By the time Monday night's four-hour football drama was over Tuesday morning, did anyone remember the Tony Dungy homecoming story line? Didn't think so. The game hyped for the better part of two weeks as Dungy's return to Tampa became the story of a one-sided Bucs win, followed by the story of a furious Colts comeback deep into the night. Finally, it became a story about a kicker whose first miss of the year cost Indy a victory, only it still wasn't over. It was that kind of game. One the Bucs and their fans will not soon forget.
At a few minutes before 1 a.m., after Simeon Rice was called for a curious (at best) penalty for leaping on Mike Vanderjagt's overtime field goal miss, Indy's kicker got a second chance and booted it through by the slimmest of margins for a 38-35 win that sent the Bucs off the field with wounded hearts to match their long list of wounded bodies. Every game counts the same, coaches are fond of saying. Don't be fooled. Some are bigger than others, and this was one of them.
It was wild. It was late. It contained far more drama than was warranted, considering the Bucs held three 21-point leads. It was also the Bucs' most important game since their Super Bowl XXXVII triumph over Oakland, and they ultimately came up ailing. The reason this game was bigger than their season opener at Philadelphia had nothing to do with the much-hyped return of Dungy for the first time since Tampa Bay fired him after the 2001 season.
Cut up a 16- game season into quarters. The Bucs went 3-1 in each of those quarters last year. It put them in position to win their division, skip the wild-card round of the playoffs and ultimately win their first championship. Had they lost to the Eagles in the season opener, the Bucs could have bounced back with three straight wins, just as they did last year. Monday's loss, however, leaves Tampa Bay 2-2 and two games behind the surprising Carolina Panthers. Not an insurmountable deficit, but one the Bucs could have avoided.
Then there's the matter of Raymond James Stadium. Much was written and said these last two weeks about Dungy's return and what kind of welcome he'd receive. Predictably, the fans were gracious to the man whose conservative, defensive-minded approach made the Bucs consistent winners but whose offensive limitations kept the team from reaching the Super Bowl.
The last thing those fans wanted to see was a second straight homefield loss from Jon Gruden's souped-up version of their Bucs. Tampa Bay felt rightly embarassed by a 12-9 overtime loss to Carolina in the last game here. The taste of losing back-to-back home games - in overtime, no less - has to be sour indeed.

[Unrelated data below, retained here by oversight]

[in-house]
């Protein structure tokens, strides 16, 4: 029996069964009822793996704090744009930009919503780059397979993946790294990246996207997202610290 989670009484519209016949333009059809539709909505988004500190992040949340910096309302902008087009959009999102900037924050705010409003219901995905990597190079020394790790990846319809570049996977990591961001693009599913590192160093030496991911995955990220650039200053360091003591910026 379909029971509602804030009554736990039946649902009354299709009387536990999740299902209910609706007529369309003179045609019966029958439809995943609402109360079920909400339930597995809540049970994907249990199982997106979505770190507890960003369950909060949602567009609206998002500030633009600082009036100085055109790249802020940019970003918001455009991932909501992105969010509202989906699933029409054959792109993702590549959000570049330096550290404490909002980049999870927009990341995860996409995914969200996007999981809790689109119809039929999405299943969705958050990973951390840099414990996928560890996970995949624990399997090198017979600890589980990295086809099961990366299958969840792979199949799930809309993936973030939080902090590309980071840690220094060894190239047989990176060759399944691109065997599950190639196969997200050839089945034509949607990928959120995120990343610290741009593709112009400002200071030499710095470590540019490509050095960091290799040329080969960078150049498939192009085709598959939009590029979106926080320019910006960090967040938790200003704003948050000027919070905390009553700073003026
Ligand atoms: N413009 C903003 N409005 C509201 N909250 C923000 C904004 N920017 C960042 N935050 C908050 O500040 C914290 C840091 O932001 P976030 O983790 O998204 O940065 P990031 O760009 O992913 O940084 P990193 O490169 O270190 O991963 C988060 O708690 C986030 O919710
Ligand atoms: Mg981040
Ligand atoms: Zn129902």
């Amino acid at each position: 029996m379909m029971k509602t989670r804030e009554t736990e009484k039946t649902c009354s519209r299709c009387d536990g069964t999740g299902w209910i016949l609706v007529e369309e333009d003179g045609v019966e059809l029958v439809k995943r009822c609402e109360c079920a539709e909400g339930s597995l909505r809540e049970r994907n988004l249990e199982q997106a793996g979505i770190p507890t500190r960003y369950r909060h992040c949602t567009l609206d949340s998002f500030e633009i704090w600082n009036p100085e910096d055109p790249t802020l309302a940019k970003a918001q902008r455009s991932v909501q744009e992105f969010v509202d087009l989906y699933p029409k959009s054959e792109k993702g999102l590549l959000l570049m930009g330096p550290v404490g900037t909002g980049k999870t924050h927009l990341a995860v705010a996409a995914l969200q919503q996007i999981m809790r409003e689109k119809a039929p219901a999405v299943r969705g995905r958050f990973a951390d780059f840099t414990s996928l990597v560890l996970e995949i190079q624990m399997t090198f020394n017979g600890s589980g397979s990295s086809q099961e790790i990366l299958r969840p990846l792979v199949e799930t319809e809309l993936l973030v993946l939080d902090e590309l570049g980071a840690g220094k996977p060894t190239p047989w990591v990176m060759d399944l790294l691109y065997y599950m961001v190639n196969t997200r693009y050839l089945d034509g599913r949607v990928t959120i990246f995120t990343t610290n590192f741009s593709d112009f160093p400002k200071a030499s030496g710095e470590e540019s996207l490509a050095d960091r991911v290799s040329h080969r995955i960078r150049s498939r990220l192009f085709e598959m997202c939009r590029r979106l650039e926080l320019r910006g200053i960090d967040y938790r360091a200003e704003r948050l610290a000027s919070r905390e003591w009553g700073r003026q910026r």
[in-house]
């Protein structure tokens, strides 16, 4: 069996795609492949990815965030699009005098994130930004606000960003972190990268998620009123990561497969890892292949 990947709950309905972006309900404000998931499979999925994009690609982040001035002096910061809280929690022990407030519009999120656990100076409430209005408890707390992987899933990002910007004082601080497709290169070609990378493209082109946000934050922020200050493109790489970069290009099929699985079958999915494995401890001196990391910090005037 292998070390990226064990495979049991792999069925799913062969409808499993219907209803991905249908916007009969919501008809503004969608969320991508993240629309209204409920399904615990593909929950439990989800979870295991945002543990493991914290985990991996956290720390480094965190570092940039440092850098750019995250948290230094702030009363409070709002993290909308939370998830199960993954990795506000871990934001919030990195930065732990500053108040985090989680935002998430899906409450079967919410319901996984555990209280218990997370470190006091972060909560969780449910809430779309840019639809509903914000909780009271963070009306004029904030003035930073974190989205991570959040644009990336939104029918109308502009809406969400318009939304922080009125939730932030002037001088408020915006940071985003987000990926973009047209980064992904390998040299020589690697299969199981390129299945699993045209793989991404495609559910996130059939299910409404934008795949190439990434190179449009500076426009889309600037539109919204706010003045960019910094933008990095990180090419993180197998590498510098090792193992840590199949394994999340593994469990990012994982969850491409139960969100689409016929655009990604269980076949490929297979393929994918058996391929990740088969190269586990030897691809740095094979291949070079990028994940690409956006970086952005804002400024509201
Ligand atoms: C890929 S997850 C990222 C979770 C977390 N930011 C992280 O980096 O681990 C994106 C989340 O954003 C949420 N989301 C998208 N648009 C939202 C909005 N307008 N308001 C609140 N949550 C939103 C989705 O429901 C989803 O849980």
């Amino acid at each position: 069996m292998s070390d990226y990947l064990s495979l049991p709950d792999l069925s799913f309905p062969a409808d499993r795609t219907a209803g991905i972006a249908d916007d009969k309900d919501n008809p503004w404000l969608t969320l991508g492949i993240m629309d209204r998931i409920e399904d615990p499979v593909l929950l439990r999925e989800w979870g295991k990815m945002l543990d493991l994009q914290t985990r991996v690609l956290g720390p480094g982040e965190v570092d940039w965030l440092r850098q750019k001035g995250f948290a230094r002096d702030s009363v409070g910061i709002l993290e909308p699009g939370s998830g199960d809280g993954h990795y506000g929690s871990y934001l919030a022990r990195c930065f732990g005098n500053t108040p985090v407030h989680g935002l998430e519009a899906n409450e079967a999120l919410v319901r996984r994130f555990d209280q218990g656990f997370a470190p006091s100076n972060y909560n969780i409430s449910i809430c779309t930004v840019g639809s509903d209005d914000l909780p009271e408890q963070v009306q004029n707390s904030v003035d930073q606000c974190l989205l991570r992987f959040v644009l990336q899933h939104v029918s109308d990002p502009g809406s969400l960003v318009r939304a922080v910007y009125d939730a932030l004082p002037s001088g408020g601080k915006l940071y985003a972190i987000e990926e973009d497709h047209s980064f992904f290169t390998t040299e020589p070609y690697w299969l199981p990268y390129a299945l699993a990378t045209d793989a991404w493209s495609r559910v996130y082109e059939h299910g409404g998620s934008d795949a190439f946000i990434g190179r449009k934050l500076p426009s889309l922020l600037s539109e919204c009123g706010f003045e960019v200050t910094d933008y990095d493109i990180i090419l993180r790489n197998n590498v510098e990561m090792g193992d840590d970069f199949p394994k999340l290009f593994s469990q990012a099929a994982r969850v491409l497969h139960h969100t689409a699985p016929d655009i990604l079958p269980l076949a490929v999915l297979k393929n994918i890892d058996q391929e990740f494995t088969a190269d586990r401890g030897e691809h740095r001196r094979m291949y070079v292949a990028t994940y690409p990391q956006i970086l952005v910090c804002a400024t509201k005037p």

It looked for a while as though the Bucs would put any such notions to rest quickly and decisively. First, Brad Johnson exploited a mismatch when he found 243- pound linebacker Rob Morris trying to cover wide receiver Keenan McCardell. The result was an easy 74-yard touchdown pass. Tampa Bay's offensive line earned credit for that score, but it had even more to do with the next one. After Johnson was intercepted by Mike Doss, Bucs center John Wade made what looked to be the play of the game until late. Wade punched the ball from Doss' grasp, and McCardell turned the bouncing fumble into a 57-yard return for the second of his three TDs on the night.
Plays like that make the ESPN highlights, but it was the Bucs' next two scoring drives that seemed to put them in command. One covered 71 yards on 11 plays in the second quarter. The other chewed up 85 yards on 12 plays in the third frame. Together, those two drives took nearly 14 minutes off the clock, keeping Peyton Manning, Marvin Harrison and the high-octane Colts offense on the sideline for the equivalent of nearly a full quarter. As it turned out, the Bucs needed to keep Manning and Harrison off the field for almost two more hours.
The Colts scored five second-half touchdowns, thanks in part to a successful onside kick, some shoddy Bucs pass coverage and ill-timed penalties, to carry this game past its limit. By the time it was over, Indy's offense was converting third downs with ease, while the Bucs were playing with the near-equivalent of a second-team offense. Mike Alstott, Michael Pittman, Aaron Stecker and Keyshawn Johnson were among those out of the game with various injuries.
A defensive injury early in the game to CB Brian Kelly was perhaps an even bigger blow. Kelly would have covered Harrison all night. Instead, Tim Wansley was thrown to the wolves and devoured. Harrison caught 11 passes for 176 yards and two scores, almost single-handedly carrying the Colts to overtime. Even at that, the Bucs could have prevailed were it not for a head-scratching flag on Simeon Rice, who took a few steps and jumped in an effort to block Vanderjagt's first OT field goal attempt. Vanderjagt wound up missing for the first time this season, but an unsportsmanlike conduct flag for Rice's leap gave him another chance. Apparently, it's illegal to land on another player after such a leap. Said McCardell of Rice's play: ``You have to land somewhere.''
The Bucs landed at the .500 mark. ``An agonizing defeat,'' Gruden said. As it turned out, Dungy was the least of the story lines.